Sunday, 13 July 2014


Politics often plays a huge part in Swedish thriller writing, but usually it's the politics of the past. Stieg Larsson's trilogy moved from who-dun-it to chase thriller before moving into politics in its third volume (The Girl Who Kicked The Hornet's Nest), which centered, in the end, around the assassination of Olaf Palme, and the idea of elements of the Swedish state working against its elected government. This trope recurs constantly; in Henning Mankell's final Wallander novel, The Troubled Man, the crime goes back to relations with allies, and subterfuge (literally) concerning the crisis of submarines caught in the Stockholm archipelago.

So it is no surprise that Andreas Norman's first novel should take up those themes, of the state within a state and the abuse of Swedish trust by allies. What is new and surprising is the way he does it, in the present day context of the war on terror, and Sweden as a part of the European Union.

Carina Dymek works in the Ministry of Foreign Affairs. She's a career-minded, unexciting, dare we say boring, prototype Swede. On a trip to Brussels, after a meeting of the EU's committee on security, she is approached by stranger who claims to be an EU civil servant, and who hands her a memory stick. On it is a proposal for a unified EU security service, one which would have the right to spy on suspected terrorists in any EU state, and share such spying with EU allies, like the US.

Being a good civil servant, she immediately turns the stick over to her superiors back in Stockholm. And quickly finds herself suspended from her job, and being invetsigated as a potential terrorist. To make things worse, Carina has a boyfriend, a fellow civil servant called Jamal, born in Egypt, and within hours MI6 is in Stockholm, saying Jamal is a terrorist, and Dymek is part of a major terror plot to strike against the EU in Brussels. The Swedes assign one of their toughest agents, Bente Jensen to the case, and she soon discovers there is more going on than she, and her department, are being told.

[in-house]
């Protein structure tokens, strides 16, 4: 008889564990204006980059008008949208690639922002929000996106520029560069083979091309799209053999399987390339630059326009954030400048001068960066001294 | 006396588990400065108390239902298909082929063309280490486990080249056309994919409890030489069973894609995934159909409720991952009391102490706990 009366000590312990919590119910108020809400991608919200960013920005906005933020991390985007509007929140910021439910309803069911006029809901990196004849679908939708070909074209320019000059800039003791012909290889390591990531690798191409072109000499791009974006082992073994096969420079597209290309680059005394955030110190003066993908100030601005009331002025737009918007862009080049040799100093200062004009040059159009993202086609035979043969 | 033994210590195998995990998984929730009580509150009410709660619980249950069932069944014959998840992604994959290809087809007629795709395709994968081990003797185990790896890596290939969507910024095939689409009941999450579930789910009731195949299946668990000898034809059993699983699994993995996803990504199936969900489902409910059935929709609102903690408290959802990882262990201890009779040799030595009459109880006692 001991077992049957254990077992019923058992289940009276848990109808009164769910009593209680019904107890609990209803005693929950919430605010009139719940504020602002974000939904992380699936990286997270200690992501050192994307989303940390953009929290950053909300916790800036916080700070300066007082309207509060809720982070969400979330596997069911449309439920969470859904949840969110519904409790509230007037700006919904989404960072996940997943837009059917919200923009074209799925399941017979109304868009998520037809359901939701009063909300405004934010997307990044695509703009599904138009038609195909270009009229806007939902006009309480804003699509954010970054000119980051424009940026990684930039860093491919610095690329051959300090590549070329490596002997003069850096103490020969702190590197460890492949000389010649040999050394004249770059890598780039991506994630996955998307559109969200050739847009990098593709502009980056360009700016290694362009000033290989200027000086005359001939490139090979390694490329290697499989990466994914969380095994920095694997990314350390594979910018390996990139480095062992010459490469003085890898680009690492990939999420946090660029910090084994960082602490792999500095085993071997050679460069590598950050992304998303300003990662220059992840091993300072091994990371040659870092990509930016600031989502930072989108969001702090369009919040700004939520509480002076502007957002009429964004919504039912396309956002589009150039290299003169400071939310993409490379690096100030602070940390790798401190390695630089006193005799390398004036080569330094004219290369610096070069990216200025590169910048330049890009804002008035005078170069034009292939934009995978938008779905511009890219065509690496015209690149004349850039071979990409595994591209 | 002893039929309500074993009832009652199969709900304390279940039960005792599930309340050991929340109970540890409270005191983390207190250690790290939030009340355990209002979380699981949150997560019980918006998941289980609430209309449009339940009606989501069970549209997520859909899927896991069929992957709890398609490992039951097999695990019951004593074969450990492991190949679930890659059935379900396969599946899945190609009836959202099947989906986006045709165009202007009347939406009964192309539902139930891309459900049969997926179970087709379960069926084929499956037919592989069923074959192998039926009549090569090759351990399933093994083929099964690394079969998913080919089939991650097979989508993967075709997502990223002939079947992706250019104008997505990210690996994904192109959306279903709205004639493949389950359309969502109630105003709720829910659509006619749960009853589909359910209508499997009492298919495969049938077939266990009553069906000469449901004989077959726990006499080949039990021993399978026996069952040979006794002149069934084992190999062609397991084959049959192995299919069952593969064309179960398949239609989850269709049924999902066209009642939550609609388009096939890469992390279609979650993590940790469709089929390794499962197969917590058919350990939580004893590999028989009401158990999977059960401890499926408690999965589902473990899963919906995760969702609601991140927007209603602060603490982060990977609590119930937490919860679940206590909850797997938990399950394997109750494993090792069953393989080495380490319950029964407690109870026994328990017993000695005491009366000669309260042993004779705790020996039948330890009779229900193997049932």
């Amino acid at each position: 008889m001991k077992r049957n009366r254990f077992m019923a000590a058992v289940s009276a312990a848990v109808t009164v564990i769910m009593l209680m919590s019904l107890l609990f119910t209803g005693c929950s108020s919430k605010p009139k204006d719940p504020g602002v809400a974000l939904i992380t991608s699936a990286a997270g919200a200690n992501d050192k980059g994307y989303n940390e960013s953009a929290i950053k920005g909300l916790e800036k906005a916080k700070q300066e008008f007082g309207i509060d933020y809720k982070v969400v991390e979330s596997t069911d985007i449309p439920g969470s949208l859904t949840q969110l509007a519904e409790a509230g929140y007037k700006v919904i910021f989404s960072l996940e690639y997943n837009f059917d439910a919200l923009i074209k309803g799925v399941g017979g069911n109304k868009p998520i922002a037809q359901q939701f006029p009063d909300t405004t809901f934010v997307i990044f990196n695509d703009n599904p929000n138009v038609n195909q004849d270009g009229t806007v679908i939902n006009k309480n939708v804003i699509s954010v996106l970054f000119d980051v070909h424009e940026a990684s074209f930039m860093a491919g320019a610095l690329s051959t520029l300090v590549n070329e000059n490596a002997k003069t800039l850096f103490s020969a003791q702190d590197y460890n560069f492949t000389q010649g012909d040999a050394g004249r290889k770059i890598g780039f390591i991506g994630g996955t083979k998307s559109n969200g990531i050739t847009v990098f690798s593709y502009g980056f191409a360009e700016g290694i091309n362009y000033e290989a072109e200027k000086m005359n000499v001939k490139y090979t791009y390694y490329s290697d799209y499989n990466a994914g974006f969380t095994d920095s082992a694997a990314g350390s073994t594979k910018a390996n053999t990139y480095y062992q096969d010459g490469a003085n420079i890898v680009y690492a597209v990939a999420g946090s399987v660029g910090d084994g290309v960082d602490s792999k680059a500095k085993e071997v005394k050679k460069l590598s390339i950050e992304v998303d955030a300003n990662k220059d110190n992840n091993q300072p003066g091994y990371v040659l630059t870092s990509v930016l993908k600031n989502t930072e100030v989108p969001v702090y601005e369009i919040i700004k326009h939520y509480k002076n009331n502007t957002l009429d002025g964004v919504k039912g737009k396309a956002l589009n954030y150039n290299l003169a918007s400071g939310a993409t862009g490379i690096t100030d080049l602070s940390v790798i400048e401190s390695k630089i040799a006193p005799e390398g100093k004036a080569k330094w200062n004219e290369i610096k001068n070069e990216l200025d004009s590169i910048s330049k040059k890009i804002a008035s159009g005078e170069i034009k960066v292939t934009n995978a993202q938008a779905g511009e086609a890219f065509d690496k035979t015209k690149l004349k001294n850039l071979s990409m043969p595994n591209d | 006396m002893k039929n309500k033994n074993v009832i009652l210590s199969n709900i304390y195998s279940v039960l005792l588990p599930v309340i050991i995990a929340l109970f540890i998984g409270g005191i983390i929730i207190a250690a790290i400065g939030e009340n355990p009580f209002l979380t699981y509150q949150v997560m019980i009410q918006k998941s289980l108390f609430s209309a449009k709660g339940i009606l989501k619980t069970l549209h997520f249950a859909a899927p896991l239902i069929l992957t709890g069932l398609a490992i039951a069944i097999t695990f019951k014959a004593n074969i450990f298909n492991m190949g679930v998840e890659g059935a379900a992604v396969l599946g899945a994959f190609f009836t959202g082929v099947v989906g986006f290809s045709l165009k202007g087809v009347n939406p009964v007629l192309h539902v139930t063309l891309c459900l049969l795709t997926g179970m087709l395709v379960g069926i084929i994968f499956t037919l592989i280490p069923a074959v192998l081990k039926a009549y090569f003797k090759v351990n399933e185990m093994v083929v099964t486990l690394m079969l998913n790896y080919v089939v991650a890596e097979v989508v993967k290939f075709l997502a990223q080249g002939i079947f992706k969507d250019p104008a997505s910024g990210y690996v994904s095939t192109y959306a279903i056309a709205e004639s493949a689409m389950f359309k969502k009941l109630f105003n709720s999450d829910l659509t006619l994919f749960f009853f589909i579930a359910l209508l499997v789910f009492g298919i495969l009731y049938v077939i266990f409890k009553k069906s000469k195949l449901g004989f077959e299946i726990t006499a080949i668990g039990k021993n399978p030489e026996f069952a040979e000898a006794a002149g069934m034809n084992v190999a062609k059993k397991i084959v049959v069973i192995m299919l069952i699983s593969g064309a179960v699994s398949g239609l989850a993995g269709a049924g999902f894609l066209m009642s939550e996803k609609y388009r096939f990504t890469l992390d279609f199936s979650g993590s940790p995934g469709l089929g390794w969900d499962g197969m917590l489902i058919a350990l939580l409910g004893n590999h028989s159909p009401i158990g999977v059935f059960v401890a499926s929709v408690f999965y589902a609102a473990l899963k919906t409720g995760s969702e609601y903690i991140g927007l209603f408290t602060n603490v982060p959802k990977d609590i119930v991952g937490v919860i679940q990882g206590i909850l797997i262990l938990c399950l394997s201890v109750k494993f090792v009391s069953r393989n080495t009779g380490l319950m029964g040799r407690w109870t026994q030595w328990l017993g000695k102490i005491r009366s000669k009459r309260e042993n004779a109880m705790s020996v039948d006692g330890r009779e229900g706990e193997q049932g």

There is a lot that is familiar from novels of paranoid conspiracy in Into A Raging Blaze, but what makes it work so well is Norman's familiarity with the milieu; he worked in the Swedish foreign ministry, and he is very good at conveying that sense of humdrum bureaucratic inevitability about the progress of this case. The novel starts slowly, but gradually gathers momentum as Dymek, in effect, goes on the run. There's a little of the deus ex machina of Larsson's trilogy; skilled hackers seem not only thick on the ground in Sweden but also remarkably accessible—after all it is a small country so everybody knows one. The story is forced to resolve itself somewhat mechanically—but not until Dyke herself has been rendered; a nice touch as Sweden's putative allies turn out to be taking liberties with Swedish liberties...this is the other subtext of much of Swedish political thriller writing, a sense of naivete, a willingness by sections of the democratic society to throw ideals away for a chance to play with the big boys.

What also helps this novel work well are the two main characters, both women, whose contrasts are evident, but whose similarities, while more subtle, are even more telling. If we think of Swedish society as being, in theory, fair and rational, it's interesting how it is left to the women in the tale to display those characteristics, and for the men to be the ones duped.

Because what is most chilling, and realistic in the wake of what the world now knows about the NSA and GCHQ and their massive spying on their citizenries and on those of putative allies, is that when an intelligence organisation chooses not to believe in something, facts don't matter. And Norman does a brilliant job of putting that idea into context by using a book of Arabic poetry send to Jamal by his uncle, whom MI6 are claiming is a terrorist. The idea of MI6 as literary critics is both amusing and frightening.

As with most thrillers of paranoia, unless the ending be tragic, it tends to be a little forced. But here there is a realistic element of unhappy resolution, enough to suggest that the abuses will continue and any checking will be only temporary. In the meantime, this thriller starts slowly, builds nicely, and manages to do a good job of putting the reader into the mind of the character whose position is rendered almost hopeless by the security state. An impressive debut.

Into A Raging Blaze by Andreas Norman
translated from the Swedish by Ian Giles
Quercus £12.99 ISBN 9781782066033

note: this review will also appear at Crime Time (

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